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Forbes, “How To Reimagine Productivity In A Pandemic”

I shared my favorite productivity tips with Forbes, including how to get my kids to “class” on time while juggling client calls. Read more on Forbes or check out my answers below.

In stretches of disruption and uncertainty, reframing how we view productivity can yield big benefits for leaders, their teams and their organizations. With many office workers still at home—some facing health concerns and navigating new caretaking demands—efficiency and optimization have become more important than ever.

Instead of focusing on achieving 40 or more hours of uninterrupted work time each week, here  are some strategies for high-achieving entrepreneurs as they aim to adjust their productivity mindsets.

Adjust Your Productivity And Planning Systems As Necessary, Realizing That What Worked Before May No Longer Be Sufficient

Lani Inlander, the owner of a personal styling company in the Washington, D.C. area, says her sticky note system “worked well, until it didn’t.” She then turned to a paper planner with plenty of space to track her habits and to-do items. The planner’s expansive design and enhancements—features that complement a system of phone alarms to signal when her kids need to be in the virtual classroom, for example—help Inlander keep her complex schedule and business on track. 

Use Your Time, Energy And Headspace Strategically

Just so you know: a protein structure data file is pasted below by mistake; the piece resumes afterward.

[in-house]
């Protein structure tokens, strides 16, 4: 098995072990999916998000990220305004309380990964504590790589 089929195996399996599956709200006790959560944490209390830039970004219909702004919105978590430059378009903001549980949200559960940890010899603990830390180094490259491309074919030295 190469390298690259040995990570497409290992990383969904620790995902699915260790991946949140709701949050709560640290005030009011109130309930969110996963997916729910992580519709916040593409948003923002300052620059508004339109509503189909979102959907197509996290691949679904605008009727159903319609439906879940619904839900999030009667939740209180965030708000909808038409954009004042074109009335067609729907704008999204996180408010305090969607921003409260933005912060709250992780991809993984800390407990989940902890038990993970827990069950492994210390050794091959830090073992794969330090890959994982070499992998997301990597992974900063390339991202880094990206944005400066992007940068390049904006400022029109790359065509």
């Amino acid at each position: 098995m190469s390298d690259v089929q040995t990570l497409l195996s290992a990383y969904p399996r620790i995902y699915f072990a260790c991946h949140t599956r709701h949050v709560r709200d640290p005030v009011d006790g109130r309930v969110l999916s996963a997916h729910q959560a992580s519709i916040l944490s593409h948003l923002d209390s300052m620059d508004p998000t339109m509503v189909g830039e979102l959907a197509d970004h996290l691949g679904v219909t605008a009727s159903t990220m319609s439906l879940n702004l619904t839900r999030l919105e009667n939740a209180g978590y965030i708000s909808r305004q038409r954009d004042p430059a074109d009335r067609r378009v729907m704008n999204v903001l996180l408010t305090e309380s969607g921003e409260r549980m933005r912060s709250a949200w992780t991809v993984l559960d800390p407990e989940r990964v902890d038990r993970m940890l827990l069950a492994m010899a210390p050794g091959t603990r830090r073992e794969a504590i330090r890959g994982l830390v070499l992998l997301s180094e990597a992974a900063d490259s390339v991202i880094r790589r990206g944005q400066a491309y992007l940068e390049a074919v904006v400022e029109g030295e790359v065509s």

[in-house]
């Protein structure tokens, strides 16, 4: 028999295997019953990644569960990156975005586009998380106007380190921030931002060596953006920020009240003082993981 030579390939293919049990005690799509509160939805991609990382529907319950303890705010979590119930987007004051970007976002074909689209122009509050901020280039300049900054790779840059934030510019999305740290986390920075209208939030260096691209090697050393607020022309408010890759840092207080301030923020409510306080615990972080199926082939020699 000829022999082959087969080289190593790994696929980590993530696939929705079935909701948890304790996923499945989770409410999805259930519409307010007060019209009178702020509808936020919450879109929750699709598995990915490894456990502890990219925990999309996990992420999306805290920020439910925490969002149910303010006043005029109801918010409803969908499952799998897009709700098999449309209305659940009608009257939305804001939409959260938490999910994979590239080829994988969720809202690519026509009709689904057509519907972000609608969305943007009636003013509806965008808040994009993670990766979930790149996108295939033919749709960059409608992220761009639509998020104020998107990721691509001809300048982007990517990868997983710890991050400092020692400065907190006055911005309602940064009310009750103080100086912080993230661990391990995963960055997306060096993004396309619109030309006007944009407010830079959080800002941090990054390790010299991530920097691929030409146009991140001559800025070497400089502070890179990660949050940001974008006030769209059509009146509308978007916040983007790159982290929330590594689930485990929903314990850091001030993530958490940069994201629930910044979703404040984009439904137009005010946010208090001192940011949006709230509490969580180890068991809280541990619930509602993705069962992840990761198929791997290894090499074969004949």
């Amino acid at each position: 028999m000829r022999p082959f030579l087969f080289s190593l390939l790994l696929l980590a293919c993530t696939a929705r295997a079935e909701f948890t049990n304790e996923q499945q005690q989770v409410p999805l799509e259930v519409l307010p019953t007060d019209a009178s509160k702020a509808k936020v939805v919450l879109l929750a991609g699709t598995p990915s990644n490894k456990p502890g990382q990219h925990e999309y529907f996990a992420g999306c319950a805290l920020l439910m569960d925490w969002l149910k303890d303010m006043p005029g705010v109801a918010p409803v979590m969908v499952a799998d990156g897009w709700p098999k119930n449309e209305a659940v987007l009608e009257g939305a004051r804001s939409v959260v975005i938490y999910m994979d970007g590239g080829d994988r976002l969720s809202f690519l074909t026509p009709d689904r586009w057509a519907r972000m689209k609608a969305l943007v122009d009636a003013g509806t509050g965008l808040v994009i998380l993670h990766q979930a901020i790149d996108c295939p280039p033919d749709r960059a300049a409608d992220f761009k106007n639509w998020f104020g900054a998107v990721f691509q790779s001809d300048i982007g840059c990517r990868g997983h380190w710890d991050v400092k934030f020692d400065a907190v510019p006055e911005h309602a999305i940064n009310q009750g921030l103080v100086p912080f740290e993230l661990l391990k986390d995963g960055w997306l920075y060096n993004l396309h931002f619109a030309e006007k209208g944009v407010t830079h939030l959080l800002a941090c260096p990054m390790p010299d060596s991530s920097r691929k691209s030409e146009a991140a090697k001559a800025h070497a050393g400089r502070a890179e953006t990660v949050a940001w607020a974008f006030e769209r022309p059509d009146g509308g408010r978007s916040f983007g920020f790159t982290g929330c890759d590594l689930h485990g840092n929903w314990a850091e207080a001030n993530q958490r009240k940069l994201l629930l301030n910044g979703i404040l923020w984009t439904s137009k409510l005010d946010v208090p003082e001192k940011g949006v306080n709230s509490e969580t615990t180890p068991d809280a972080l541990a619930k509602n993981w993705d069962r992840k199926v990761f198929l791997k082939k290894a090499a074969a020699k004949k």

Dang recommends segmenting your work into two categories: deep work (such as assembling a proposal for a client or writing a book) and shallow work (such as calling for appointments and ordering supplies online). Group all of the shallow work together and reserve it for more distracted times. Reserve deep work for distraction-free times, coordinating with others to provide caretaking if needed. For example, Inlander trades child-care duties with her husband (and an occasional sitter) so that both of them can zero in on their work. 

Retain As Many Pre-Pandemic Habits As Possible 

Inlander now styles most of her clients via video calls instead of visiting their homes to set up their closets. However, she says she puts the same effort into getting dressed each morning today as she did pre-pandemic, a process that includes laying out a professional outfit with matching earrings and shoes. So much of her productivity and creativity, she says, is linked to “feeling like myself.”

Wrap Personal Wellness And Social Time Into Your Idea Of Productivity—And Reset Your Standards

If you’re reducing your weekly supermarket runs or the number of meals you cook from scratch, don’t think of it as lowering your standards. “When someone says, ‘I’m just going to lower my standards,’ it makes them feel bad,” says Dang, recommending that we instead use the phrase “resetting standards.” 

“We still want to stay healthy, eat healthy foods, move our bodies, nurture our relationships,” she says, adding that we should acknowledge that any movement toward these goals is enough for now.

Inlander adds that a weekly call with other local mothers not only is “the number one thing that has kept me connected to the outside world,” but also it has cut down on the time it takes to figure out school dynamics and health tips. “It absolutely has gotten me more relevant information” than web searches ever would, she said. “That is totally what it takes now.”

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